Azure Cosmos DB Spark Connector - throughput control

APPLIES TO: NoSQL

The Spark Connector allows you to communicate with Azure Cosmos DB using Apache Spark. This article describes how the throughput control feature works. Check out our Spark samples in GitHub to get started using throughput control.

Tip

This article documents the use of global throughput control groups in the Azure Cosmos DB Spark Connector, but the functionality is also available in the Java SDK. In the SDK, you can also use Local Throughput Control groups to limit the RU consumption in the context of a single client connection instance. For example, you can apply this to different operations within a single microservice, or maybe to a single data loading program. Take a look at a code snippet here for how to build a CosmosAsyncClient with both local and global control groups.

Why is throughput control important?

Having throughput control helps to isolate the performance needs of applications running against a container, by limiting the amount of request units that can be consumed by a given Spark client.

There are several advanced scenarios that benefit from client-side throughput control:

  • Different operations and tasks have different priorities - there can be a need to prevent normal transactions from being throttled due to data ingestion or copy activities. Some operations and/or tasks aren't sensitive to latency, and are more tolerant to being throttled than others.

  • Provide fairness/isolation to different end users/tenants - An application will usually have many end users. Some users may send too many requests, which consume all available throughput, causing others to get throttled.

  • Load balancing of throughput between different Azure Cosmos DB clients - in some use cases, it's important to make sure all the clients get a fair (equal) share of the throughput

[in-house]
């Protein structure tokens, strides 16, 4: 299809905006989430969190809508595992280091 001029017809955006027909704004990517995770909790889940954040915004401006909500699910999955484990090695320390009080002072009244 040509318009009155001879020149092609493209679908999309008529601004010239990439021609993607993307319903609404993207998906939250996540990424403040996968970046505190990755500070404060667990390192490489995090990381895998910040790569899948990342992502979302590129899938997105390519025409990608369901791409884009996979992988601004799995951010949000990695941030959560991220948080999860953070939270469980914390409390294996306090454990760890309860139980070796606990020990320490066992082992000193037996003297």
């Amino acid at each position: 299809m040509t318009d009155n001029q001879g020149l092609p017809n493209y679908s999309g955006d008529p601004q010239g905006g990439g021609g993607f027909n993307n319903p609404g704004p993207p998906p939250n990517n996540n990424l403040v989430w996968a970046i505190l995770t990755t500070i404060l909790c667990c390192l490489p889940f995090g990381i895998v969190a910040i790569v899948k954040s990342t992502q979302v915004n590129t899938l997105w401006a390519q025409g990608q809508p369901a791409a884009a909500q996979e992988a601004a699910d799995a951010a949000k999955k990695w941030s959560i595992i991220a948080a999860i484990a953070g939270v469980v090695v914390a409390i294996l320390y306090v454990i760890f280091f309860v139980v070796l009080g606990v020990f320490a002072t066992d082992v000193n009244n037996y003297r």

Throughput control enables the capability for more granular level RU rate limiting as needed.

How does throughput control work?

Throughput control for the Spark Connector is configured by first creating a container that will define throughput control metadata, with a partition key of groupId, and ttl enabled. Here we create this container using Spark SQL, and call it ThroughputControl:

    %sql
    CREATE TABLE IF NOT EXISTS cosmosCatalog.`database-v4`.ThroughputControl 
    USING cosmos.oltp
    OPTIONS(spark.cosmos.database = 'database-v4')
    TBLPROPERTIES(partitionKeyPath = '/groupId', autoScaleMaxThroughput = '4000', indexingPolicy = 'AllProperties', defaultTtlInSeconds = '-1');

Note

The above example creates a container with autoscale. If you prefer standard provisioning, you can replace autoScaleMaxThroughput with manualThroughput instead.

Important

The partition key must be defined as /groupId, and ttl must be enabled, for the throughput control feature to work.

Within the Spark config of a given application, we can then specify parameters for our workload. The below example sets throughput control as enabled, as well as defining a throughput control group name and a targetThroughputThreshold. We also define the database and container in which through control group is maintained:

    "spark.cosmos.throughputControl.enabled" -> "true",
    "spark.cosmos.throughputControl.name" -> "SourceContainerThroughputControl",
    "spark.cosmos.throughputControl.targetThroughputThreshold" -> "0.95", 
    "spark.cosmos.throughputControl.globalControl.database" -> "database-v4", 
    "spark.cosmos.throughputControl.globalControl.container" -> "ThroughputControl"

In the above example, the targetThroughputThreshold is defined as 0.95, so rate limiting will occur (and requests will be retried) when clients consume more than 95% (+/- 5-10 percent) of the throughput that is allocated to the container. This configuration is stored as a document in the throughput container that looks like the below: